Chapter 11

When they arrive at Dad’s house, he shows Corinne and Gwynn a meteor shower. The girls wish for different things: Gwynn wishes for a trophy at her competition, but Corinne wishes for Cassidy and her to remain friends and for her and Flurry to be a good team.


Chapter 12

To spread the word about Kuai Le, Mom tasks Corinne and Gwynn with giving out zongzi and telling them about the restaurant. Corinne worries that nobody will want a zongzi and say that it’ll give them coronavirus, but the samples go away in 10 minutes. After their success, Corinne and Gwynn make a “sister shrine” together, and Gwynn adds her necklace.


Chapter 13

While playing with Flurry near Kuai Le, Corinne overhears a man telling his friend that Flurry’s lucky not to be on the menu of the restaurant. Corinne explains the situation to Gwynn, and it makes her cry. Mom calls the racist men out, but when Arne comes in and Corinne tells him about the situation, he tells her to not be upset. Corinne feels bothered by this because it feels like he’s ignoring him.


Chapter 14

At school one day, Cassidy asks Corinne when she can see Flurry again and asks to help with the training. Corinne refuses. Soon, she looks at an old newspaper about the Chinese Exclusion Act and learns that it existed. After her teacher, Mrs. Lomond, says that the important thing about history is to “learn from the past so we don’t make the same mistakes”, Corinne decides to tell Arne what she learned so he will understand. Gwynn complains that she can’t get the toe loop that she’s been learning, and Corinne encourages her. Arne then yells at Flurry for taking his shoes, and when Corinne tries to tell him about the Chinese Exclusion Act, Arne walks away to take a phone call.


Chapter 15

On the day of the ice skating meet, Gwynn wakes Corinne up at 5 in the morning. While Mom sets up her food, Arne gives Corinne money to buy a T-shirt again. The same racist boy from earlier teases Corinne again, and she stands up for herself as her mother did. Corinne tells Arne, but yet again, he brushes it off and tells her to forget about it. When Gwynn skates, Corinne notices Cassidy, who asks why Corinne didn’t tell her Gwynn was skating. Cassidy feels hurt, and while Corinne tries to defend herself, Gwynn stumbles on the ice and feels hurt that Corinne didn’t encourage her. Feeling overwhelmed, Corinne runs away.


Chapter 16

Corinne runs to the mountains, looking for the sister shrine, feeling hurt. She notices that the shrine is gone, and realizes that she is lost.


Chapter 17

As Corinne screams for help, she feels bad about what she did and ends up missing her family. Flurry ends up finding her, and a ski patroller brings Corinne to her family. Gwynn explains that it was her idea to tell Flurry to find Corinne. Arne comes in and makes up with Corinne, telling her that he’ll try to listen and believe Corinne’s feelings. Cassidy makes up with Corinne, and she finds a place for her Eileen Gu poster. The book ends with the friends deciding to ask Arne if Cassidy can sleep over.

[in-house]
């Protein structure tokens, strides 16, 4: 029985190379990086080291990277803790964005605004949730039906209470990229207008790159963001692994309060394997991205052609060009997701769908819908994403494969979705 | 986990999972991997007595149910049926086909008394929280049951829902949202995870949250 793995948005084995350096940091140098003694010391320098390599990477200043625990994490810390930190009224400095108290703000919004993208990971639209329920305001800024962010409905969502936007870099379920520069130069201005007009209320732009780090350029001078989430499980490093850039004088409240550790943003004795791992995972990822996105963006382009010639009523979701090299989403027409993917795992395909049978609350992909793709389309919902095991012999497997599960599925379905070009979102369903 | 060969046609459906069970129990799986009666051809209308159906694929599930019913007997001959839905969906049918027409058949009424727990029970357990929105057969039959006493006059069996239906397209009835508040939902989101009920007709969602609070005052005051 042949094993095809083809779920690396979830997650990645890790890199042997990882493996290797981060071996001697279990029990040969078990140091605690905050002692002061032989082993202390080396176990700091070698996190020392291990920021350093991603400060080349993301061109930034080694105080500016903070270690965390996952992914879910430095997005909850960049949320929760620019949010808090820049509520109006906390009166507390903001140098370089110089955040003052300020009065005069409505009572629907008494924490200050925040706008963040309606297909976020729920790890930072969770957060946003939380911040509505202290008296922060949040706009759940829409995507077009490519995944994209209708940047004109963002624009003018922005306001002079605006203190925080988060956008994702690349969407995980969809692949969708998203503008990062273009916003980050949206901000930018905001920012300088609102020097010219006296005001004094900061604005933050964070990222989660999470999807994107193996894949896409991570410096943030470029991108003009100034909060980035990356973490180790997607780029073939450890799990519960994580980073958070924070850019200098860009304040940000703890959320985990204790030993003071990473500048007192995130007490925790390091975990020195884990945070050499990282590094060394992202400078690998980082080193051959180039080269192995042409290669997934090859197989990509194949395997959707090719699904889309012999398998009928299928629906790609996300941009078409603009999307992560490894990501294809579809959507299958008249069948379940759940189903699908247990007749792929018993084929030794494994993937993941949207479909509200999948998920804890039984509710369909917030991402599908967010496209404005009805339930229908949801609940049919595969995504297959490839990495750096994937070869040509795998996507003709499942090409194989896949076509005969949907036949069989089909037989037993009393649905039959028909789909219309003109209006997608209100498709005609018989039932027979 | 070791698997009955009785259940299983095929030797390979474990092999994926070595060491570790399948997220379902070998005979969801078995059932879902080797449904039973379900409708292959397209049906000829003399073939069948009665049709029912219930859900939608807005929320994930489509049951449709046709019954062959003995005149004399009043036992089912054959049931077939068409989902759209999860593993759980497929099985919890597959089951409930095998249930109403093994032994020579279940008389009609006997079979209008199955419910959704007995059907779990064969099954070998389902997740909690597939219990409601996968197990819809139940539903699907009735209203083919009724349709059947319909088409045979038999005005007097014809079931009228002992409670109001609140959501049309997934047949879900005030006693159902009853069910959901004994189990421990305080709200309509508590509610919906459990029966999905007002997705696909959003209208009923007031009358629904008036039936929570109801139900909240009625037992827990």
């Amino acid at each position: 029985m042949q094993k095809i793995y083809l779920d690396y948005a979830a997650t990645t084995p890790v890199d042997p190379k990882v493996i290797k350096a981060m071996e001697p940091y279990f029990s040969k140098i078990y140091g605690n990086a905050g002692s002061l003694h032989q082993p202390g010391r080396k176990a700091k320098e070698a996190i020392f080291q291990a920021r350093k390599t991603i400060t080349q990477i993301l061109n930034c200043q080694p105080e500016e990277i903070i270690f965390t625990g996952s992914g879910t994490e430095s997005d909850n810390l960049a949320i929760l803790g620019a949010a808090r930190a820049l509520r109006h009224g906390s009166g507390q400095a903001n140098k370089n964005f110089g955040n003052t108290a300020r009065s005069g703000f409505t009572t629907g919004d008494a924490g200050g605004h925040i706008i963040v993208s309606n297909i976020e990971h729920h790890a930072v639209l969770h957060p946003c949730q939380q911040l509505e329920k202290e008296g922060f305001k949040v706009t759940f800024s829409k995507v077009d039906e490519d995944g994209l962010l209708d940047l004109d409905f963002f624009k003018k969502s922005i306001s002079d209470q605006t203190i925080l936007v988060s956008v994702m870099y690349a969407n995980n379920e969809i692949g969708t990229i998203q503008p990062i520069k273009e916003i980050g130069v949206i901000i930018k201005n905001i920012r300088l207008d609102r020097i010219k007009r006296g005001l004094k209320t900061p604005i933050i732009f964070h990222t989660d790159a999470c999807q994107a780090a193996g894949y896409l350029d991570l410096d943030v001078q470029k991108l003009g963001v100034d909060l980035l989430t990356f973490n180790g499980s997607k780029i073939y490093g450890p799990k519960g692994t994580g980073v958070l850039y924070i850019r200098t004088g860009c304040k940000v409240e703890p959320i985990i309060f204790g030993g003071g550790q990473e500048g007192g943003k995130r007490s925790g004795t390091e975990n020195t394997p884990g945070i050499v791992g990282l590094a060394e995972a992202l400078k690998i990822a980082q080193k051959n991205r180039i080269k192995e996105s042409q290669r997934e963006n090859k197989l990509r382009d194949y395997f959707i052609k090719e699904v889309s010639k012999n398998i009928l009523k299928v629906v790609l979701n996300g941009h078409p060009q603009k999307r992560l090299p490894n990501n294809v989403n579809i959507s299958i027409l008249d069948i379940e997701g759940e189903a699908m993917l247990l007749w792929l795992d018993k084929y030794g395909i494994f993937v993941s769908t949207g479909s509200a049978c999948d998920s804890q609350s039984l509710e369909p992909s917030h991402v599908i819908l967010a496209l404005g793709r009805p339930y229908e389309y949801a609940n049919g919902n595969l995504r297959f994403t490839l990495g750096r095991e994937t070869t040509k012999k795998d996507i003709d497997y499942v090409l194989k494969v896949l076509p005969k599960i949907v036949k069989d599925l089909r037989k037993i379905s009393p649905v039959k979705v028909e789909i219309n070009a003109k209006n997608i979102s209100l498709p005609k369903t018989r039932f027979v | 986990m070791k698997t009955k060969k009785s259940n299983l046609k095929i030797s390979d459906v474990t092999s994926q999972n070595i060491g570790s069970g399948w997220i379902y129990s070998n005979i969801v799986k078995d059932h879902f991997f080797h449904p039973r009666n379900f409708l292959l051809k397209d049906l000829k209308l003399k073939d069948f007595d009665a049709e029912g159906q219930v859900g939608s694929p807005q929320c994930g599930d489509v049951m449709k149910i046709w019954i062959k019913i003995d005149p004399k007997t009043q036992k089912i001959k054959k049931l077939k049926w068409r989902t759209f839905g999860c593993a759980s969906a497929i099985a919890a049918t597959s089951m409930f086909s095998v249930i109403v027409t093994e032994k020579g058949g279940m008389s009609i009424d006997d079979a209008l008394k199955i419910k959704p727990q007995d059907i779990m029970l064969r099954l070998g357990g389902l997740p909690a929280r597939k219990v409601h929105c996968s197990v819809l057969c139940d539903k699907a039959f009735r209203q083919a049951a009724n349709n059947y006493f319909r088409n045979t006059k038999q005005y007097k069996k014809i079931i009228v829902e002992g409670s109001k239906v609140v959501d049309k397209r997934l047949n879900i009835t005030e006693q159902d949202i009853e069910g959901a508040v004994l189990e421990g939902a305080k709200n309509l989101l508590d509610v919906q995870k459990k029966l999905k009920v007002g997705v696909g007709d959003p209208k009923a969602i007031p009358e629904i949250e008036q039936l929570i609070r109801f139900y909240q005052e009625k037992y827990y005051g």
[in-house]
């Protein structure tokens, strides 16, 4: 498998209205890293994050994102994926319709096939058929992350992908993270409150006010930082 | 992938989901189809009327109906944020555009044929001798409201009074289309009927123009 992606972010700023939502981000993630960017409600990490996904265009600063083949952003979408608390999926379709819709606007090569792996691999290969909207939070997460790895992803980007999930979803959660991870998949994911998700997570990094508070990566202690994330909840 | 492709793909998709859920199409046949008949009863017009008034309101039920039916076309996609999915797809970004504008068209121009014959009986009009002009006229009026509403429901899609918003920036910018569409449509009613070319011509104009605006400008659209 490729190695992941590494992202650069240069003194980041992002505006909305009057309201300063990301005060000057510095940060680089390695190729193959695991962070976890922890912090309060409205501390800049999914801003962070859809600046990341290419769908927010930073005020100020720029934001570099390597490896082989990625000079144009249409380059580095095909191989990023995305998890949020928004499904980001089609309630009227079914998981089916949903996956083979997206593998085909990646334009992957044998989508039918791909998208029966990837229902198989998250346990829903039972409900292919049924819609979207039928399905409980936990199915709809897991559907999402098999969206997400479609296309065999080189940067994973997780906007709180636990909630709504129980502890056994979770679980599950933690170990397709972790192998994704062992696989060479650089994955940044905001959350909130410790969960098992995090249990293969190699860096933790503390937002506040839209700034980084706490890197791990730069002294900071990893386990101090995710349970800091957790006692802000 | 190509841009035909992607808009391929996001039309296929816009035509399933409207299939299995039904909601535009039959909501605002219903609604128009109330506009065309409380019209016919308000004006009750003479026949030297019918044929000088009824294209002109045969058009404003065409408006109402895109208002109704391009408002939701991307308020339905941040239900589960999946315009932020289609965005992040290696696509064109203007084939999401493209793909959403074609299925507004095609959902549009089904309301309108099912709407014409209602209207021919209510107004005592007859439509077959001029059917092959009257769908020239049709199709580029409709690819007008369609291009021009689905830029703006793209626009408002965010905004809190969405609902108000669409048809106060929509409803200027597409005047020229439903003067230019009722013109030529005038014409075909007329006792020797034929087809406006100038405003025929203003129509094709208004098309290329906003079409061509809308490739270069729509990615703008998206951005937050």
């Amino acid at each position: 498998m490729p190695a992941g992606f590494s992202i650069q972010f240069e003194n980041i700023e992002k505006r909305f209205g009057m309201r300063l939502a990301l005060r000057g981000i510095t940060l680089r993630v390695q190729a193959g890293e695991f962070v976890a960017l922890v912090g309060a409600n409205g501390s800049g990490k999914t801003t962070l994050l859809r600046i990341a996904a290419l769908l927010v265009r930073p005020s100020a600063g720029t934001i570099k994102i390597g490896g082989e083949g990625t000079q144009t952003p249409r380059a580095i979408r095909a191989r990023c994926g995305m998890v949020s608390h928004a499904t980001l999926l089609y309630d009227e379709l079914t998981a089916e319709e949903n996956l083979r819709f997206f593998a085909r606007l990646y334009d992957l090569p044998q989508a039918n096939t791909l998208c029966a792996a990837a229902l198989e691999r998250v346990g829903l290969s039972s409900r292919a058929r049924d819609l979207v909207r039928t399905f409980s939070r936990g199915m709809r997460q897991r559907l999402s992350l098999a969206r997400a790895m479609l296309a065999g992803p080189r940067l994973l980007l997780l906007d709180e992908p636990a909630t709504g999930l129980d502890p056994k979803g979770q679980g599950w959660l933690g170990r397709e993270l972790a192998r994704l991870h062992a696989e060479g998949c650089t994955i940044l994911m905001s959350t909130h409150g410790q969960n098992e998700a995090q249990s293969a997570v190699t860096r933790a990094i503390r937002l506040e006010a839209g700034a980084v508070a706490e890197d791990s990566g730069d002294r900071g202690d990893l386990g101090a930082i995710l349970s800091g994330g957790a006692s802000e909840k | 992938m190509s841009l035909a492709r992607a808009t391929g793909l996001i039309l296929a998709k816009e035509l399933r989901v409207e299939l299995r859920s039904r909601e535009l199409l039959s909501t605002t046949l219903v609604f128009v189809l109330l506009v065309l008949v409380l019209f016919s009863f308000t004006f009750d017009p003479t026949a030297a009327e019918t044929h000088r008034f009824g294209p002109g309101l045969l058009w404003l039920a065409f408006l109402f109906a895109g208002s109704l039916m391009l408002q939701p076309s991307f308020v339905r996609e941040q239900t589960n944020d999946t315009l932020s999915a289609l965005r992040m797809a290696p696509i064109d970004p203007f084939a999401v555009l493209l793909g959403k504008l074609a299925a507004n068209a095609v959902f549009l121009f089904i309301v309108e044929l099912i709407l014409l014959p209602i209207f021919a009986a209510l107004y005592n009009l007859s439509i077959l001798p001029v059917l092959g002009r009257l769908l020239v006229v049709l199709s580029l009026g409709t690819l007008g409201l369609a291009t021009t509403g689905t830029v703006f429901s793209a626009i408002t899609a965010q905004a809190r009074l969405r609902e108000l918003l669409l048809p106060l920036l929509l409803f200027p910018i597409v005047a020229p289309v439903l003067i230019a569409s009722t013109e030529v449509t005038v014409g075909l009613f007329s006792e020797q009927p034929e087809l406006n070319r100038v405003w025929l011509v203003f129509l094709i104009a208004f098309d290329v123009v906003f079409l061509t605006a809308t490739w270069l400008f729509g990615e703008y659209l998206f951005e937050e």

My Review: This book was good, but in my honest opinion, it could have been done a little better.


One thing I really liked about this book is the characters. I could understand each of them easily, and all of them were very well done. Corinne was my favorite character because of her development throughout the book as she learned to stand up for herself with her family and friends and with the outside world.


Wendy Wan-Long Shang also did a great job talking about many important issues in this book. It dealt with racism, divorce, and remarriage in a kid-friendly way and showed the impact that they all would have on a 10-year-old girl. As some of you may know, my parents divorced when I was a few years older than Corinne, and it honestly felt vindicating reading about how it all feels at the beginning.


I did like the plot of the book, and all the individual elements were done well. But where the "it could have been done better" portion comes from is how the book jumped around from topic to topic most of the time. There were four separate story arcs surrounding Corinne: her parents' remarriage and divorce issues, the racism she faces, her friendship struggle with Cassidy, and training Flurry. Gwynn had her own arc too, but it wasn't a big part of the story since it had nothing to do with the rest of the plot and she didn't contribute to Corinne's part as much.


Now, I hate to get all "screenwriter" on you guys, but that's too much on one character for one story. If, say, I woke up tomorrow and decided to give the main character of my movie four different plotlines, then the whole thing would be a mess. There's a reason why I (and many other writers) stick to one main external conflict and one main internal conflict/character motivation, as well as giving other characters arcs and motives that elevate the rest of the story. I feel like this book was trying to accomplish so much, but focusing on one or two things would have made for a better story and a better ending. I still liked it and would recommend it to American Girl fans, and if you want to order it, you can click here!


This book gets a 6.5/10 from me.


P.S: AmericanGirlStar asked me to tell my readers if Corinne is Jewish since Wendy Wan-Long Shang often writes about Chinese-Jewish characters. No religion was specified in this book, but I haven't read Corinne's second book yet (will do today) so there could still be a chance!